1. Establish your baseline. Before homing in on the three focal points, swim a few lengths as you usually do. Count your strokes and rate your effort from one (effortless) to five (exhausting). Repeat this exercise after practicing each focal point to see how it affects your ease and efficiency.
2. Hang your head. release your head until it feels weightless. Neither hold it up nor press it down; just let it go. When you release it, imagine that the water is cushioning your head. Finally, notice if you feel a new relaxation -- and maybe freedom of movement -- in your neck and shoulders.
3. Float your arm forward... slowly. Focus intently on the extending arm while ignoring the one pushing back. Feel the same “cushion” supporting your arm as you extend. Watch for -- and eliminate -- bubbles in your stroke (looking down, not forward). Finally, explore how slowly you can float your arm forward, and try to extend slightly farther than usual.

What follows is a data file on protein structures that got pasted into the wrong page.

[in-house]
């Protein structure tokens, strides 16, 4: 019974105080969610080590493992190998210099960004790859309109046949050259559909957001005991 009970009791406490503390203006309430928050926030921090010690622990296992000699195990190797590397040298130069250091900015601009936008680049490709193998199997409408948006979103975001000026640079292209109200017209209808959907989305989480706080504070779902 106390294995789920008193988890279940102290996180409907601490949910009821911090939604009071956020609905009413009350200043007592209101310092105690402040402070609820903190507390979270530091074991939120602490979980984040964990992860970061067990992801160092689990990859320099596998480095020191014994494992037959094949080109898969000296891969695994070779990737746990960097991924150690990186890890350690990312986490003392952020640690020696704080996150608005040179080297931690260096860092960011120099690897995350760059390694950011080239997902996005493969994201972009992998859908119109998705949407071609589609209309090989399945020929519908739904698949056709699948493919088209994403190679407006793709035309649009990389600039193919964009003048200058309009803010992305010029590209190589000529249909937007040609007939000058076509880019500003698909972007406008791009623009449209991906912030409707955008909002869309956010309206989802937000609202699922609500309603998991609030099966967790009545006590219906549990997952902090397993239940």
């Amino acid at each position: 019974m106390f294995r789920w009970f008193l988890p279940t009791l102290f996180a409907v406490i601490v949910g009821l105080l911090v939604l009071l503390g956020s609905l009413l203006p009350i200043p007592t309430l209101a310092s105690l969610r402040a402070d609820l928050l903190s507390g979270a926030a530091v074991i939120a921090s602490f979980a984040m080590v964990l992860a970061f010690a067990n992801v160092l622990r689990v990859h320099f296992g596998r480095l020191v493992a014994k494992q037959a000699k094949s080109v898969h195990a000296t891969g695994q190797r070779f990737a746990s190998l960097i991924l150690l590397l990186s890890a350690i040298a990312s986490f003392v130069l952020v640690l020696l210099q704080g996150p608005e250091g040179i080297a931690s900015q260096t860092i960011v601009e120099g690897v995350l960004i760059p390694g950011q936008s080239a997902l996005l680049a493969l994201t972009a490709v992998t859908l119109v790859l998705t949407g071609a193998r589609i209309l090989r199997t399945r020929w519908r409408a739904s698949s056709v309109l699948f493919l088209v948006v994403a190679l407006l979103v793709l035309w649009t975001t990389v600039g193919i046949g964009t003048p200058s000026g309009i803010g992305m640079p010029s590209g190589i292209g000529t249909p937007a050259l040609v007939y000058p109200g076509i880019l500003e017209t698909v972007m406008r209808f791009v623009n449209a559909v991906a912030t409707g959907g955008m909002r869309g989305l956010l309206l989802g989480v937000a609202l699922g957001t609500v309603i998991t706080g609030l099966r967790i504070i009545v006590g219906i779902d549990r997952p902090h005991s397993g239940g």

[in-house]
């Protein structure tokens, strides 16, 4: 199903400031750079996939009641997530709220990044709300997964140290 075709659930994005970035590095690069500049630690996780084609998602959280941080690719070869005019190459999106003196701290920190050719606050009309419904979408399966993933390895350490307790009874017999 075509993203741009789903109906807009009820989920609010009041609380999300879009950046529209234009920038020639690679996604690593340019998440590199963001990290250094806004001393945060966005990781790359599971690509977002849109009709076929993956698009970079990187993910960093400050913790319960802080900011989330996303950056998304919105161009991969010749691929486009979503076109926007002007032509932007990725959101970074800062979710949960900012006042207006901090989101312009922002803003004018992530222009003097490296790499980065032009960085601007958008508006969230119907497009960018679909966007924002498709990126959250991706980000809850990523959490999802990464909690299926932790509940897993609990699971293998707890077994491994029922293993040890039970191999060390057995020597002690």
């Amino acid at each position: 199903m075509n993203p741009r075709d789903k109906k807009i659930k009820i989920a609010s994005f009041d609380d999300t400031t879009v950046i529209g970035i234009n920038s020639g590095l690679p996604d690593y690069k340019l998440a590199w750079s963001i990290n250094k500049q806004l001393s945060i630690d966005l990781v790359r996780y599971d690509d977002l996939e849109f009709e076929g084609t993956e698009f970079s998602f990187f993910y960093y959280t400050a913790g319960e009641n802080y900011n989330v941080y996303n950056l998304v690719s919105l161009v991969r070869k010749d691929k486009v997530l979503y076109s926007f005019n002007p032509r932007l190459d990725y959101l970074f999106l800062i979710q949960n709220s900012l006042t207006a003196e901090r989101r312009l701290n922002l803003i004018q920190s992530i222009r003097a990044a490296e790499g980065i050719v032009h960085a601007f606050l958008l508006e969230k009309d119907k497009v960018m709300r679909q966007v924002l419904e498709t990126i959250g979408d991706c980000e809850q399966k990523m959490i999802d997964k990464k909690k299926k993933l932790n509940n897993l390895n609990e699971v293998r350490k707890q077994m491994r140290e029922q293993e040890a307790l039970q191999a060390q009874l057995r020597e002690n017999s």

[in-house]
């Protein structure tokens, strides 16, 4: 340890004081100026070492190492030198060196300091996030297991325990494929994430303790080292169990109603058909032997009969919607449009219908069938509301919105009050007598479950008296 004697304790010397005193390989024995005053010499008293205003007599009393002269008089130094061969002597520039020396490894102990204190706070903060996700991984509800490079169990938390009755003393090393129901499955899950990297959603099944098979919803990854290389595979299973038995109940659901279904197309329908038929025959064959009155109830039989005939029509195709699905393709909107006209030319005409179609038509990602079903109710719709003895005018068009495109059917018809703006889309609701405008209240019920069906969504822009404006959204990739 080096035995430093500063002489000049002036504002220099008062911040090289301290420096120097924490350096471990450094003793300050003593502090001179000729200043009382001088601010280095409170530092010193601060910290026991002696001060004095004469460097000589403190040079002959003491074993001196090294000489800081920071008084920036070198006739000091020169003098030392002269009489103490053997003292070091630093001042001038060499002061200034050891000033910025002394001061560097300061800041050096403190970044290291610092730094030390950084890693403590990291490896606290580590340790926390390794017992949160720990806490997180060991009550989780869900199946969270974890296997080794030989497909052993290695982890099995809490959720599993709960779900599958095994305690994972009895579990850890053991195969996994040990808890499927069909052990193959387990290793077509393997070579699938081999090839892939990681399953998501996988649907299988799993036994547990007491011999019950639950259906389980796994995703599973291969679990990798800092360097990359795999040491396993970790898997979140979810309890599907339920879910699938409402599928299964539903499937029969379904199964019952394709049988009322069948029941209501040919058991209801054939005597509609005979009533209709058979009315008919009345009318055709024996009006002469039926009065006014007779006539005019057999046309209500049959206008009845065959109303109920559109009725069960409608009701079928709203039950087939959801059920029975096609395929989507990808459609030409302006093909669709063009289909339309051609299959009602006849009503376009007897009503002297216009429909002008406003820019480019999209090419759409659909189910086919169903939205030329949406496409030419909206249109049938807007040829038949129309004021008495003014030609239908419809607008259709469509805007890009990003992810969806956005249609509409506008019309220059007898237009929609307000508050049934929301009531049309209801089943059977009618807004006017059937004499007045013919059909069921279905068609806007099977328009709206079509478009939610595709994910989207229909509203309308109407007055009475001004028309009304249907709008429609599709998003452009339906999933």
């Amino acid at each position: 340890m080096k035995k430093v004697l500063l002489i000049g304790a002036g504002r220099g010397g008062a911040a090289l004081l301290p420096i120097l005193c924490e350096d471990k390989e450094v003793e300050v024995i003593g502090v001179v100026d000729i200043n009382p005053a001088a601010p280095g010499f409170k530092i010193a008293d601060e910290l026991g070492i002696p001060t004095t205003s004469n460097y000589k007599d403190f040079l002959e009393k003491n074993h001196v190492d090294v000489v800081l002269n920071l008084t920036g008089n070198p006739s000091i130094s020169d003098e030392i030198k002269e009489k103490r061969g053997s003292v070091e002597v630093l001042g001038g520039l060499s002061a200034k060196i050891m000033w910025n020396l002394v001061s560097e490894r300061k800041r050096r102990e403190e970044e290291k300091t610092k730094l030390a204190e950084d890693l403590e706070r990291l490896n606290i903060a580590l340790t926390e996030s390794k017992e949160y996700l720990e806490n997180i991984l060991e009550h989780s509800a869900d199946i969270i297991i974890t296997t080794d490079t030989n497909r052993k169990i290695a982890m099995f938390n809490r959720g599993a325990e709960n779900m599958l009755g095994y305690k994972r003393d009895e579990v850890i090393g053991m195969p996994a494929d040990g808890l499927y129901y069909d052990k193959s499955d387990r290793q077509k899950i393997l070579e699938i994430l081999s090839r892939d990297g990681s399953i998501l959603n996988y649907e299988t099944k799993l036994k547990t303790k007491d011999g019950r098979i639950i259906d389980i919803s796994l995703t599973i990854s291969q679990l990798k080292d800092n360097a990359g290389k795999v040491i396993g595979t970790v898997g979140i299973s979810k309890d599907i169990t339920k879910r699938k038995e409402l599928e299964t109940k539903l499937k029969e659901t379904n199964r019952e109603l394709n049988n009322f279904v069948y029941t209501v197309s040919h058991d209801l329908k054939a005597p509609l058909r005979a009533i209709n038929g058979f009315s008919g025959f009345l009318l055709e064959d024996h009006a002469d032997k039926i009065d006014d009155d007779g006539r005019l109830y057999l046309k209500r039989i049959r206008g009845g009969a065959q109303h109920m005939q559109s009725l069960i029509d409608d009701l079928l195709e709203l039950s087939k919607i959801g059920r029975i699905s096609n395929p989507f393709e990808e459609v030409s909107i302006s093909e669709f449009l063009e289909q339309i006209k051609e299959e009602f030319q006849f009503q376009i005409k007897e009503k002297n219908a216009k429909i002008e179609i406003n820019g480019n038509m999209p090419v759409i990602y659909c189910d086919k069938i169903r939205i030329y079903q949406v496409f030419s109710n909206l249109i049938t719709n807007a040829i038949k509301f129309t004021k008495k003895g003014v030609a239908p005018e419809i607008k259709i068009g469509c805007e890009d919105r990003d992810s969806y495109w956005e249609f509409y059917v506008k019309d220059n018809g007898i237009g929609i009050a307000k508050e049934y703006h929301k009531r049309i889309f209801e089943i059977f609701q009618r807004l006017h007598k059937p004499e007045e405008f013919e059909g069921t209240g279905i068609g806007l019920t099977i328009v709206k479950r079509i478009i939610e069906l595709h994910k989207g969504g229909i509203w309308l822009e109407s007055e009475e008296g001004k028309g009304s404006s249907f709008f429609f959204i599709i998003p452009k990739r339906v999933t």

4. Calm your legs. Your weightless upper body should help your lower body feel lighter than usual. Take advantage by “calming” and relaxing your legs. Instead of kicking them, let them “draft behind” your upper body. Strive for the easiest, quietest and most streamlined movement possible.
5. Practice. To integrate each focal point, swim a series of short (4 to 6 strokes, or 10 yards or less) repeats. Push off the wall, swim a short distance and then catch your breath and return to where you started. These repeats help you break the habit of feeling obliged to complete every length you start, and they help you form a new habit of keen and undistracted attention. Do at least four of these, but continue as long as you feel yourself discovering new sensations or nuances.